The AP has reported that the U.S. plans to help Honduras build a military base in the northeast part of the country near the Nicaraguan border to help combat drug trafficking.
"It’s a zone where there is conflict and problems, therefore we need to have greater presence," said Gen. Romeo Vasquez, the head of the joint chiefs of staff of the armed forces who took classes at the School of the Americas.
The base will house aircraft, a fuel supplying system, and U.S. soldiers—if needed.
The U.S. State Department describes Honduras as being a close Washington ally since the 1980’s when that country’s government "supported U.S. policy opposing a revolutionary Marxist government in Nicaragua and an active leftist insurgency in El Salvador." Coincidentally, Nicaragua has an upcoming election featuring Sandanista candidate Daniel Ortega, one of the men and women who helped bring the "revolutionary Marxist government" to Nicaragua by overthrowing the U.S. backed Somoza dictatorship.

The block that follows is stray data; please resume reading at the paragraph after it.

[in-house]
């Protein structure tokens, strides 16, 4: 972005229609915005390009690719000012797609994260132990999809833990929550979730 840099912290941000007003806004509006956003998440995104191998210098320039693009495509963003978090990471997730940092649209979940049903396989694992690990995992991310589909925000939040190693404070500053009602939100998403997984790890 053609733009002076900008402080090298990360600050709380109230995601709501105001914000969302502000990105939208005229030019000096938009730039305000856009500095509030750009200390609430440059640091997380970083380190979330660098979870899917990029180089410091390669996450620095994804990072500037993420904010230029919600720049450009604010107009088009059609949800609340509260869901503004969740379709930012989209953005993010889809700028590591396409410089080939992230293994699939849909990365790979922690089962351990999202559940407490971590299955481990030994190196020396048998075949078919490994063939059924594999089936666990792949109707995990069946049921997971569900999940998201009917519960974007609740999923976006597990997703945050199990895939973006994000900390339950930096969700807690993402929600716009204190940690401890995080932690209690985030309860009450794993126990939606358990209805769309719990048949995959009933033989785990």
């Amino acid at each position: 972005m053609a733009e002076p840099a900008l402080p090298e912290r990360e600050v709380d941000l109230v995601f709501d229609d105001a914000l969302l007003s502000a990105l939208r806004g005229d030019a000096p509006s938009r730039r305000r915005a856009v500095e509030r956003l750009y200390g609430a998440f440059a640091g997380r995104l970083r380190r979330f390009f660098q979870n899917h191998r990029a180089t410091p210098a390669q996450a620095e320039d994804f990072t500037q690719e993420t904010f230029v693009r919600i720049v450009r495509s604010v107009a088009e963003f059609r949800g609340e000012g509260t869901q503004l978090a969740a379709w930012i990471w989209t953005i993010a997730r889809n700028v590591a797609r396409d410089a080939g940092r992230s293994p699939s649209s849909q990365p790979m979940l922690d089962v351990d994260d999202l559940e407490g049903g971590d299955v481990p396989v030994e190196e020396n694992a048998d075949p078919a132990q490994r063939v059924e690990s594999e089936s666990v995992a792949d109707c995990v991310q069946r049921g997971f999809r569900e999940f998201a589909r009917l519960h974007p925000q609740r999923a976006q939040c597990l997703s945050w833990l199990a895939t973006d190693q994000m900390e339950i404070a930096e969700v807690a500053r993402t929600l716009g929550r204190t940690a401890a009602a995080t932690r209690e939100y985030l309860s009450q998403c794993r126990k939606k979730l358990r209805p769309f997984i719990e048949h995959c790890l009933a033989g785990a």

The State Department also notes that Honduras was one of the first countries to sign a bilateral agreement exempting U.S. government and miltary peronnel (past and present) from the International Criminal Court for war crimes and other crimes against humanity.This would protect the U.S. from rulings like the one the World Court made in 1986, charging Washington with "unlawful use of force", or terrorism, for its support of the Contras and other actions carried out covertly and overtly by the the U.S. government, the CIA and the military.